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Have you noticed any uncomfortable sensations in your legs, or felt the sudden and uncontrollable urge to move your legs? This is Restless Leg Syndrome, and it can have a major impact on your sleep. If you have Restless Leg Syndrome, here are the best ways to manage the condition, and get a good night’s rest.
What Is Restless Leg Syndrome?
Restless Leg Syndrome (RLS), also called Willis-Ekbom disease, is a condition that creates uncomfortable feelings or sensations in your legs. The sensations will make you move your legs, and RLS is usually described as uncontrollable. It can affect people of any age, but it generally gets worse with age, and will also get worse over time.
If you have Restless Leg Syndrome, you’ll most likely notice it in the evenings or during the night. When you’re relaxing in the evening, or when you’re in bed at night you may feel the urge to move your legs. When RLS symptoms occur at night, the sudden movements will keep you awake and make it hard to get a good night’s sleep.
The Symptoms of Restless Leg Syndrome
The most noticeable symptom of RLS is the desire to move your legs. This urge is so strong that you move your legs without even thinking about it. The sensations are different for everyone, but can be described as a crawling, throbbing, creeping, itching, or aching feeling on the legs.
There are a few other symptoms of RLS, including:
- The urge to move is most noticeable in the evening: the symptoms of RLS usually manifest only in the evening or at night.
- The symptoms begin when you relax: RLS is most noticeable when you’ve been resting, either sitting down for a long time, or lying in bed.
- The symptoms diminish when you move: If you have RLS, the uncomfortable sensations will go away when you move, and you can stretch, shake your legs, or walk to get rid of the feeling.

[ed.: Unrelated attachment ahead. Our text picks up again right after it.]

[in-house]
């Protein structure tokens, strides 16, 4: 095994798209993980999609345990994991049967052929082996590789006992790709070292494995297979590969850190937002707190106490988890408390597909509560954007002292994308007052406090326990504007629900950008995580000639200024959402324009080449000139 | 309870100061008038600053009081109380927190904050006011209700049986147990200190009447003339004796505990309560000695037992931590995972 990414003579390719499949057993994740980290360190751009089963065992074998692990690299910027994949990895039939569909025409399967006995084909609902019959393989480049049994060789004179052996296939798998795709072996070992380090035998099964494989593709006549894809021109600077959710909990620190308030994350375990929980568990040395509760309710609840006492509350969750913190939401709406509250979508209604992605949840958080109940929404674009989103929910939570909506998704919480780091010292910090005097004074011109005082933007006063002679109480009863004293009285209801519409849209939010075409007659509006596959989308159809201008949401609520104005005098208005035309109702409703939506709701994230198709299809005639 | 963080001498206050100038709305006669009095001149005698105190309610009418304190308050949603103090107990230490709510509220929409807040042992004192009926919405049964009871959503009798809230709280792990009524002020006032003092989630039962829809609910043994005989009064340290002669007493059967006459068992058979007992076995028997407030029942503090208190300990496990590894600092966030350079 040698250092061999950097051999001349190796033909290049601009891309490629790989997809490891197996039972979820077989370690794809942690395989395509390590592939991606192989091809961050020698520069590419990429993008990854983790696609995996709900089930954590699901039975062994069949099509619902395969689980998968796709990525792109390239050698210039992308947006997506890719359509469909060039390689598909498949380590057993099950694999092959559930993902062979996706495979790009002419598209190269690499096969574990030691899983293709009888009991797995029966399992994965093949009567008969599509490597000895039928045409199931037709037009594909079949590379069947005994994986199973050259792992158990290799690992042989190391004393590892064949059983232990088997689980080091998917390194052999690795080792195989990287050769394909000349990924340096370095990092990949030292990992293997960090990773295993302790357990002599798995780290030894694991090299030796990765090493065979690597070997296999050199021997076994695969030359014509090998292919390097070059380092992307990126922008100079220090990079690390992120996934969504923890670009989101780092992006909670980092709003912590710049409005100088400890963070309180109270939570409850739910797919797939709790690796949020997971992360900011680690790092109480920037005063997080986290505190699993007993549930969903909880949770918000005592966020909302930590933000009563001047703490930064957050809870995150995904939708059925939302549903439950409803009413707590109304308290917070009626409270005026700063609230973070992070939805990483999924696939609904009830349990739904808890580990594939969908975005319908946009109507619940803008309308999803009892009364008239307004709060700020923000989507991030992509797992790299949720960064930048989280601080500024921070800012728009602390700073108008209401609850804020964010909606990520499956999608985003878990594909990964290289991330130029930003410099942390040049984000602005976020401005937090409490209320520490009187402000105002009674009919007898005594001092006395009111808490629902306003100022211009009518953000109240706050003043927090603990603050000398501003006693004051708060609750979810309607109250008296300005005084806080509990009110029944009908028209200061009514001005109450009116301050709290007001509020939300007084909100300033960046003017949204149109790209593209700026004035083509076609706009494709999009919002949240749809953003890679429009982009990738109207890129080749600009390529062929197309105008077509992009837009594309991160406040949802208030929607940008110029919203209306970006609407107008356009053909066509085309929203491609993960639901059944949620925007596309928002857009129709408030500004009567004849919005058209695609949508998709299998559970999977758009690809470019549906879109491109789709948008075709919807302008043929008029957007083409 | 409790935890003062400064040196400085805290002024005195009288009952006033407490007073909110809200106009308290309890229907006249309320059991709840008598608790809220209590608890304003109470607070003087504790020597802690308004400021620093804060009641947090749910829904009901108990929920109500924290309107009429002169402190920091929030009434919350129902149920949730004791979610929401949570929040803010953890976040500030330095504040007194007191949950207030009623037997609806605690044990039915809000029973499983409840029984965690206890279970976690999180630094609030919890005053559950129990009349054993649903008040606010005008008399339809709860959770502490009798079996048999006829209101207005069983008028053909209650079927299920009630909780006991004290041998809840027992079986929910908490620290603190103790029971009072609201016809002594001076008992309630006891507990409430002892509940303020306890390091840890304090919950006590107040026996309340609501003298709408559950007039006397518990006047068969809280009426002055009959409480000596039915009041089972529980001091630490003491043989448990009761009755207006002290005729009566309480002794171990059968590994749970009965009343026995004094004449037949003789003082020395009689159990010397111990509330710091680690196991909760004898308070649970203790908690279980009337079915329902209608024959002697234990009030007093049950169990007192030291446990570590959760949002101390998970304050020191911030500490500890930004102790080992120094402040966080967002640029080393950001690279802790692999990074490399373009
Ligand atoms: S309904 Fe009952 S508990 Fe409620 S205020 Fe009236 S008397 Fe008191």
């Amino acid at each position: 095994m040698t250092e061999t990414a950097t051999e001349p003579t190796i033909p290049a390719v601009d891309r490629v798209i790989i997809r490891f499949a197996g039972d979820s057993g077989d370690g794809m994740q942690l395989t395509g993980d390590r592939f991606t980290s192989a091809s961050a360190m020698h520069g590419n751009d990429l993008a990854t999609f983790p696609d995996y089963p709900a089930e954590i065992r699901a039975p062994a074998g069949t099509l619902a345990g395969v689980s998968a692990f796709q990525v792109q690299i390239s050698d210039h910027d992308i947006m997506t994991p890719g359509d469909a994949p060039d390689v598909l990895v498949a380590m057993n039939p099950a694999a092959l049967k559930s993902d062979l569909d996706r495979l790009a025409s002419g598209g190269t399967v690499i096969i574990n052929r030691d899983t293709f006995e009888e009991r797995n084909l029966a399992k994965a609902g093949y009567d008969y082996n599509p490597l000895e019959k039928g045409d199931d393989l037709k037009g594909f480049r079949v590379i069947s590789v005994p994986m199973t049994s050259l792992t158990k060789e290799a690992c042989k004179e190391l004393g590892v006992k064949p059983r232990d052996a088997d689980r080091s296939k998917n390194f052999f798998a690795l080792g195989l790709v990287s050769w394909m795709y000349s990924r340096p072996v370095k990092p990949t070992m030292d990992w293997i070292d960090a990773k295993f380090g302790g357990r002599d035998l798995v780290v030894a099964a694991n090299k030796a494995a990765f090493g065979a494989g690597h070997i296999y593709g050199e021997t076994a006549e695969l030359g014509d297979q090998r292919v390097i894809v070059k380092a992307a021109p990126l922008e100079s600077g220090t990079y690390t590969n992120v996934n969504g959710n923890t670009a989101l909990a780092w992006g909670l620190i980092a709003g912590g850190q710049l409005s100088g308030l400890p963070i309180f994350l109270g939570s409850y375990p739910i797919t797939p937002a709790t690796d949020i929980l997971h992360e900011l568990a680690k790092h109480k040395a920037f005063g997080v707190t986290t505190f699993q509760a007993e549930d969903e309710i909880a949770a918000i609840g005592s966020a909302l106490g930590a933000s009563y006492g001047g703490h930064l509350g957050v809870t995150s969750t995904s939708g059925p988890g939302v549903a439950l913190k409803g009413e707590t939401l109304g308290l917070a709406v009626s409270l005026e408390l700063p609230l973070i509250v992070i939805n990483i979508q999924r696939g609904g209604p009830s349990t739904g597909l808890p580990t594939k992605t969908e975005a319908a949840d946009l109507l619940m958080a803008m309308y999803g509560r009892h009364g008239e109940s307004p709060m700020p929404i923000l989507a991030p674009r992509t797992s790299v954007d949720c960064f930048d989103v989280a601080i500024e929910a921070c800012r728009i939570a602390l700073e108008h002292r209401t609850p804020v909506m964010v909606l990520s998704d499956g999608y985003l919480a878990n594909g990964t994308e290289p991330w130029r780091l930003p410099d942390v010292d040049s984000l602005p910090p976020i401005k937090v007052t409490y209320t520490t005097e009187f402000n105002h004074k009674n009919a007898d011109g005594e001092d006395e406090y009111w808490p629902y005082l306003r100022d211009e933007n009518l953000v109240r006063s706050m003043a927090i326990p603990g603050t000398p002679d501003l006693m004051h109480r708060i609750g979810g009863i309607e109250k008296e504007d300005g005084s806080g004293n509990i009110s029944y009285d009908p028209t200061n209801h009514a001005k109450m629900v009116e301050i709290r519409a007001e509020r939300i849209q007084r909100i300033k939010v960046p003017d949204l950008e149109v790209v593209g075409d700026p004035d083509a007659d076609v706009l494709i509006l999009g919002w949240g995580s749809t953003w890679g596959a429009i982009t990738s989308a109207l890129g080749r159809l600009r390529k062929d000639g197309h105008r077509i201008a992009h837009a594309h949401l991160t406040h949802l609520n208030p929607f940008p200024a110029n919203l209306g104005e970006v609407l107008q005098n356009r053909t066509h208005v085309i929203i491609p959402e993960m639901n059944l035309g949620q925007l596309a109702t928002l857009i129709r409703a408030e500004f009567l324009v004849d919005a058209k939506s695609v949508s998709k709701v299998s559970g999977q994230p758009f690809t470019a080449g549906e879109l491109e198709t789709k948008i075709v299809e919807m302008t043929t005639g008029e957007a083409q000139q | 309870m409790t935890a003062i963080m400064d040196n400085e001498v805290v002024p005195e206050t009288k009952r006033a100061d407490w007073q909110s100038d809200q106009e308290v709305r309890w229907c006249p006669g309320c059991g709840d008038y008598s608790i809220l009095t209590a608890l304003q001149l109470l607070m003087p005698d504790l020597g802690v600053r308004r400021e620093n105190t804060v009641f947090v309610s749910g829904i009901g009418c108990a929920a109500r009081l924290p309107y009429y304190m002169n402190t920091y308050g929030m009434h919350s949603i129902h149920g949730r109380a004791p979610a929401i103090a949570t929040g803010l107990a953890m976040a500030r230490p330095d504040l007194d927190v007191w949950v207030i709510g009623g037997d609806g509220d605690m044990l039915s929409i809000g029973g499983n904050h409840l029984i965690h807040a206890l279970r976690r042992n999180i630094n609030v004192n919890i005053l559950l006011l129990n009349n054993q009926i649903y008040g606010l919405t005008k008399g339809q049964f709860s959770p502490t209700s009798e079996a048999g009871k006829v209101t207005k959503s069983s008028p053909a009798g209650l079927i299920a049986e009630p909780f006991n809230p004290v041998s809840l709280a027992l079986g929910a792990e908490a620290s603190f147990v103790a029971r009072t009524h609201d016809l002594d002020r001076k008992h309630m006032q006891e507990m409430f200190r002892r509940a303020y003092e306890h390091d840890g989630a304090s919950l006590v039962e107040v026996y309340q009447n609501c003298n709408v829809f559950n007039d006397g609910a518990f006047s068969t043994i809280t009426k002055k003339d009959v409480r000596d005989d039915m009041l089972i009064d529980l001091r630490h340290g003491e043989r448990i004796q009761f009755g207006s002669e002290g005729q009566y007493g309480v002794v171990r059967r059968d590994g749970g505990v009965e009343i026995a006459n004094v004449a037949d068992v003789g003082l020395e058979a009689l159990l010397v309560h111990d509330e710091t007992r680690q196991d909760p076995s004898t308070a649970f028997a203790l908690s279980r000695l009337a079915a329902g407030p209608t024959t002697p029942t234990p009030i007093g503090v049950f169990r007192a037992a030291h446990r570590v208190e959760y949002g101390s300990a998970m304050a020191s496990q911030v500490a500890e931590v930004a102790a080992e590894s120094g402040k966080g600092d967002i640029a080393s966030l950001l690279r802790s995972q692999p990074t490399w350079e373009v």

- Nighttime leg movement: RLS often leads to leg twitching at night, and your legs will move or kick during sleep.
Doctors don’t know what causes Restless Leg Syndrome. Some researchers think it’s related to dopamine levels in the brain, while others suggest it’s a problem with blood circulation. Whatever the cause, if you have RLS it can have a negative effect on your life. You may not be able to rest comfortably or get enough sleep at night. You may feel daytime fatigue, and struggle to focus on tasks. RLS can even lead to feelings of stress, anxiety, and depression.
Treating Restless Leg Syndrome
With all these negative consequences, it’s important to treat restless leg syndrome as soon as you notice it. Start by looking for risk factors in your life. Take a look at your habits, and see if any of them could be causing RLS. Caffeine, alcohol, and even tobacco can contribute to RLS, so cut back on these substances to manage your RLS. Some medications can also lead to RLS, so check with your doctor to see if the medications you’re taking could be causing these symptoms.
Develop Good Sleep Hygiene
If you have Restless Leg Syndrome, sleep hygiene is incredibly important. Since RLS mostly affects you when you’re resting during the evening or at night, good sleep habits will help you manage the symptoms of RLS. Think about your sleep habits, and make these changes:
- Develop a sleep routine, and go to bed and get up at the same time every day, even on weekends.
- Turn down the temperature in your room at night to help you fall asleep more easily.
- Use blinds or curtains to make the room dark at night.
- Avoid using your phone or watching TV in your room, and stop using screens around two hours before going to bed.
- Exercise during the day to relieve RLS symptoms and help you sleep better.
- Do some light stretching in the evening before bed to ease RLS symptoms before resting.
Developing these healthy habits will help you fall asleep easily, and sleep better. Getting enough sleep will help minimize the effects of RLS, and reduce the symptoms. If you’re struggling to manage your Restless Leg Syndrome, contact us for a consultation and we can help you get the rest you need.